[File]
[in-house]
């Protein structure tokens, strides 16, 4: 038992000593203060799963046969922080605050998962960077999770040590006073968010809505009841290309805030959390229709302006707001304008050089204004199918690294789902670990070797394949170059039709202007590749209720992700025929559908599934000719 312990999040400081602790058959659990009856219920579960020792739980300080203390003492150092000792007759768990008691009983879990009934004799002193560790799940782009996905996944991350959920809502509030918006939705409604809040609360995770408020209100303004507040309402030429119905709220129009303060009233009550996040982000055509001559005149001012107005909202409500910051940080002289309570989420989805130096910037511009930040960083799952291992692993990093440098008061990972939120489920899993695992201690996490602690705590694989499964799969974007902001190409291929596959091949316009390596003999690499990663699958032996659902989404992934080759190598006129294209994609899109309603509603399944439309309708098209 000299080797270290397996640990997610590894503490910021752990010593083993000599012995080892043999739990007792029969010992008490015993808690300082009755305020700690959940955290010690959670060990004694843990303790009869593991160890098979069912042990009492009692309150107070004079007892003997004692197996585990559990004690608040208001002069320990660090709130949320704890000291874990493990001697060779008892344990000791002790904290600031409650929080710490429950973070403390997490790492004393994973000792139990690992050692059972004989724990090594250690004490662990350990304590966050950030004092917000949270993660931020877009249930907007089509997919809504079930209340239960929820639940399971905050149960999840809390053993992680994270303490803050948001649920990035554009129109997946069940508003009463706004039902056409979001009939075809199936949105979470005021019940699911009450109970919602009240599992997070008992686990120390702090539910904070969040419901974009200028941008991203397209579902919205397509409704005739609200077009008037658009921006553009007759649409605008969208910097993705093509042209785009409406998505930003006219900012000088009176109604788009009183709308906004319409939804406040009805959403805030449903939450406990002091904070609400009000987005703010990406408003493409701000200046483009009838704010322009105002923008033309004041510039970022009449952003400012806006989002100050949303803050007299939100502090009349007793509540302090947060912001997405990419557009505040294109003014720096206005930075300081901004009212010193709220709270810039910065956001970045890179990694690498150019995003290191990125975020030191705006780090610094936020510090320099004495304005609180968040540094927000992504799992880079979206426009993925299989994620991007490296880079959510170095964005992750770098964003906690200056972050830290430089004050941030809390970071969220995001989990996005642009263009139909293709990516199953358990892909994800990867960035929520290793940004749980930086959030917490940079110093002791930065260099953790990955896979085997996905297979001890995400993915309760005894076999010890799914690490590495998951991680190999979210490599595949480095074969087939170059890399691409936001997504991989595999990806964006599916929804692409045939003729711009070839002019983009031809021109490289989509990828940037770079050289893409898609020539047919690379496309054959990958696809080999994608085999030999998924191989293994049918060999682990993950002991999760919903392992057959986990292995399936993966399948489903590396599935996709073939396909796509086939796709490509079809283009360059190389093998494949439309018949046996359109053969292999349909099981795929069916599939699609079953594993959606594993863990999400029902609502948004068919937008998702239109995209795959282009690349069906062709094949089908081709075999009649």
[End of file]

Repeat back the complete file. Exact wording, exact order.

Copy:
[in-house]
């Protein structure tokens, strides 16, 4: 038992000593203060799963046969922080605050998962960077999770040590006073968010809505009841290309805030959390229709302006707001304008050089204004199918690294789902670990070797394949170059039709202007590749209720992700025929559908599934000719 312990999040400081602790058959659990009856219920579960020792739980300080203390003492150092000792007759768990008691009983879990009934004799002193560790799940782009996905996944991350959920809502509030918006939705409604809040609360995770408020209100303004507040309402030429119905709220129009303060009233009550996040982000055509001559005149001012107005909202409500910051940080002289309570989420989805130096910037511009930040960083799952291992692993990093440098008061990972939120489920899993695992201690996490602690705590694989499964799969974007902001190409291929596959091949316009390596003999690499990663699958032996659902989404992934080759190598006129294209994609899109309603509603399944439309309708098209 000299080797270290397996640990997610590894503490910021752990010593083993000599012995080892043999739990007792029969010992008490015993808690300082009755305020700690959940955290010690959670060990004694843990303790009869593991160890098979069912042990009492009692309150107070004079007892003997004692197996585990559990004690608040208001002069320990660090709130949320704890000291874990493990001697060779008892344990000791002790904290600031409650929080710490429950973070403390997490790492004393994973000792139990690992050692059972004989724990090594250690004490662990350990304590966050950030004092917000949270993660931020877009249930907007089509997919809504079930209340239960929820639940399971905050149960999840809390053993992680994270303490803050948001649920990035554009129109997946069940508003009463706004039902056409979001009939075809199936949105979470005021019940699911009450109970919602009240599992997070008992686990120390702090539910904070969040419901974009200028941008991203397209579902919205397509409704005739609200077009008037658009921006553009007759649409605008969208910097993705093509042209785009409406998505930003006219900012000088009176109604788009009183709308906004319409939804406040009805959403805030449903939450406990002091904070609400009000987005703010990406408003493409701000200046483009009838704010322009105002923008033309004041510039970022009449952003400012806006989002100050949303803050007299939100502090009349007793509540302090947060912001997405990419557009505040294109003014720096206005930075300081901004009212010193709220709270810039910065956001970045890179990694690498150019995003290191990125975020030191705006780090610094936020510090320099004495304005609180968040540094927000992504799992880079979206426009993925299989994620991007490296880079959510170095964005992750770098964003906690200056972050830290430089004050941030809390970071969220995001989990996005642009263009139909293709990516199953358990892909994800990867960035929520290793940004749980930086959030917490940079110093002791930065260099953790990955896979085997996905297979001890995400993915309760005894076999010890799914690490590495998951991680190999979210490599595949480095074969087939170059890399691409936001997504991989595999990806964006599916929804692409045939003729711009070839002019983009031809021109490289989509990828940037770079050289893409898609020539047919690379496309054959990958696809080999994608085999030999998924191989293994049918060999682990993950002991999760919903392992057959986990292995399936993966399948489903590396599935996709073939396909796509086939796709490509079809283009360059190389093998494949439309018949046996359109053969292999349909099981795929069916599939699609079953594993959606594993863990999400029902609502948004068919937008998702239109995209795959282009690349069906062709094949089908081709075999009649």